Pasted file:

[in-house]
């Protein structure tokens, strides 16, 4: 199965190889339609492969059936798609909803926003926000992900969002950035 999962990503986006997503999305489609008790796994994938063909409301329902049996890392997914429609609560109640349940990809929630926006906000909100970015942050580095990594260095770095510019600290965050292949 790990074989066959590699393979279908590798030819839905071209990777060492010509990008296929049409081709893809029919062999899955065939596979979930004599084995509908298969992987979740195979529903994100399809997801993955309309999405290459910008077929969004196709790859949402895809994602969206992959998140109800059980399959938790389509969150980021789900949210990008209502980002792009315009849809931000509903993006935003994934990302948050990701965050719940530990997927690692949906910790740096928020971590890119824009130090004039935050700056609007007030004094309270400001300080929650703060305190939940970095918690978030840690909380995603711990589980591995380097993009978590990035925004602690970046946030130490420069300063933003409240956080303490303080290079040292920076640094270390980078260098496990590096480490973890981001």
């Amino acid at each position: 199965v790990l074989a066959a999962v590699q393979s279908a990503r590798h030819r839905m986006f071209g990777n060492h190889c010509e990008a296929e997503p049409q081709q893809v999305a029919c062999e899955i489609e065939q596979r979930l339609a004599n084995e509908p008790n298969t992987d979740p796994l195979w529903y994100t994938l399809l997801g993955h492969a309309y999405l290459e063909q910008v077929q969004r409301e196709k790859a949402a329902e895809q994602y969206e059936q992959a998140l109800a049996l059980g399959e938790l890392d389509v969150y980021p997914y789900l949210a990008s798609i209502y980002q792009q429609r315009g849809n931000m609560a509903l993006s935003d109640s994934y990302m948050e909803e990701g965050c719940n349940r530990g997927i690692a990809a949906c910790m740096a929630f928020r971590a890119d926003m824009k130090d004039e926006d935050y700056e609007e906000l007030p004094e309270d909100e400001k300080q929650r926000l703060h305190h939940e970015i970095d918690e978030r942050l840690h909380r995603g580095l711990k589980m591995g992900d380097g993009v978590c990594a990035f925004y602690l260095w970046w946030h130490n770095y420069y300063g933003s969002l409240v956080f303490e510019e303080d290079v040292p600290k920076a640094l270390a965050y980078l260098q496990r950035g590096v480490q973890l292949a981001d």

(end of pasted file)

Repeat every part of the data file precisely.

[in-house]
């Protein structure tokens, strides 16, 4: 199965190889339609492969059936798609909803926003926000992900969002950035 999962990503986006997503999305489609008790796994994938063909409301329902049996890392997914429609609560109640349940990809929630926006906000909100970015942050580095990594260095770095510019600290965050292949 790990074989066959590699393979279908590798030819839905071209990777060492010509990008296929049409081709893809029919062999899955065939596979979930004599084995509908298969992987979740195979529903994100399809997801993955309309999405290459910008077929969004196709790859949402895809994602969206992959998140109800059980399959938790389509969150980021789900949210990008209502980002792009315009849809931000509903993006935003994934990302948050990701965050719940530990997927690692949906910790740096928020971590890119824009130090004039935050700056609007007030004094309270400001300080929650703060305190939940970095918690978030840690909380995603711990589980591995380097993009978590990035925004602690970046946030130490420069300063933003409240956080303490303080290079040292920076640094270390980078260098496990590096480490973890981001």
């Amino acid at each position: 199965v790990l074989a066959a999962v590699q393979s279908a990503r590798h030819r839905m986006f071209g990777n060492h190889c010509e990008a296929e997503p049409q081709q893809v999305a029919c062999e899955i489609e065939q596979r979930l339609a004599n084995e509908p008790n298969t992987d979740p796994l195979w529903y994100t994938l399809l997801g993955h492969a309309y999405l290459e063909q910008v077929q969004r409301e196709k790859a949402a329902e895809q994602y969206e059936q992959a998140l109800a049996l059980g399959e938790l890392d389509v969150y980021p997914y789900l949210a990008s798609i209502y980002q792009q429609r315009g849809n931000m609560a509903l993006s935003d109640s994934y990302m948050e909803e990701g965050c719940n349940r530990g997927i690692a990809a949906c910790m740096a929630f928020r971590a890119d926003m824009k130090d004039e926006d935050y700056e609007e906000l007030p004094e309270d909100e400001k300080q929650r926000l703060h305190h939940e970015i970095d918690e978030r942050l840690h909380r995603g580095l711990k589980m591995g992900d380097g993009v978590c990594a990035f925004y602690l260095w970046w946030h130490n770095y420069y300063g933003s969002l409240v956080f303490e510019e303080d290079v040292p600290k920076a640094l270390a965050y980078l260098q496990r950035g590096v480490q973890l292949a981001d």